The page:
TEEM: Providing a network of invaluable support

BY KRIS STEELE Published: December 22, 2012
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The majority of women incarcerated in Oklahoma are nonviolent offenders who will be released into society. In fact, the average prison stay for nonviolent women is less than a year. But without proper support, accountability and opportunities upon release, many offenders repeat previous mistakes and continue on a merry-go-round in and out of prison, with longer stays behind bars upon each conviction.

Community organizations such as TEEM provide a positive network of support that pave the way for successful reentry, prevent reoffending and empower a person to be a productive citizen. Through effective collaboration with the faith community and other valuable community partners, the pieces of the puzzle can be put in place to end the perpetuating cycle connected to unsustainable incarceration rates. It's an approach that's just as tough and twice as smart on crime.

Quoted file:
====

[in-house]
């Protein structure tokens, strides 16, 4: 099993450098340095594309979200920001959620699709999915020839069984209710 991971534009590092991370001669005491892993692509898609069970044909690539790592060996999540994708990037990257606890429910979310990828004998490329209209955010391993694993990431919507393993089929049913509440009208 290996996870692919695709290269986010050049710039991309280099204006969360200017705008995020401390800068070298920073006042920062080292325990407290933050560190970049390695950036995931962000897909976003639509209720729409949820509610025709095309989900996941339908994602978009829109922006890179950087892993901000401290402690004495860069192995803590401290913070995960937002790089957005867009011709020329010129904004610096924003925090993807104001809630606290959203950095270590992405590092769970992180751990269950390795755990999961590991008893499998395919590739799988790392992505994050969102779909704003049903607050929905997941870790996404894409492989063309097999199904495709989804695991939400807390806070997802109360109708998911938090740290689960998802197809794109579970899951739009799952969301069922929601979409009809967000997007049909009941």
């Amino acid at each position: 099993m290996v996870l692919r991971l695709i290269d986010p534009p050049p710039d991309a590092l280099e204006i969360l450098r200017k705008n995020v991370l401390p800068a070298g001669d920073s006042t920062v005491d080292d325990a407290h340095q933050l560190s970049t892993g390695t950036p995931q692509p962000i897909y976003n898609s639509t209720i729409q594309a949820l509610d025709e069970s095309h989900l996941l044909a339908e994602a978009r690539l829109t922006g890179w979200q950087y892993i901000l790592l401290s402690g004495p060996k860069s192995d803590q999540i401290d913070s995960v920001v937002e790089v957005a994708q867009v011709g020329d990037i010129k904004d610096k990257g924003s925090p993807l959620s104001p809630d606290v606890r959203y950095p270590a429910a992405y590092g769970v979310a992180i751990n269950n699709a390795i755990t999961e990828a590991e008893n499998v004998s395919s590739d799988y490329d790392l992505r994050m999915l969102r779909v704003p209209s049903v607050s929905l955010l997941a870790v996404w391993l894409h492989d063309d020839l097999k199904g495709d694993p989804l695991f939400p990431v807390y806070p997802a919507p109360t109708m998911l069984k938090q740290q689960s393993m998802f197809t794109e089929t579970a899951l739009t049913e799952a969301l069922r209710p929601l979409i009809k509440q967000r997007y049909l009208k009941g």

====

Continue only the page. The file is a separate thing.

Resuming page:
Education, prevention, intervention, treatment and support services provide cost-efficient opportunities that can lead to productive, successful results. Effective community based programs are a practical way to promote public safety, exercise fiscal responsibility and improve the future for generations to come.

Steele, the past speaker of the Oklahoma House of Representatives, is executive director of TEEM.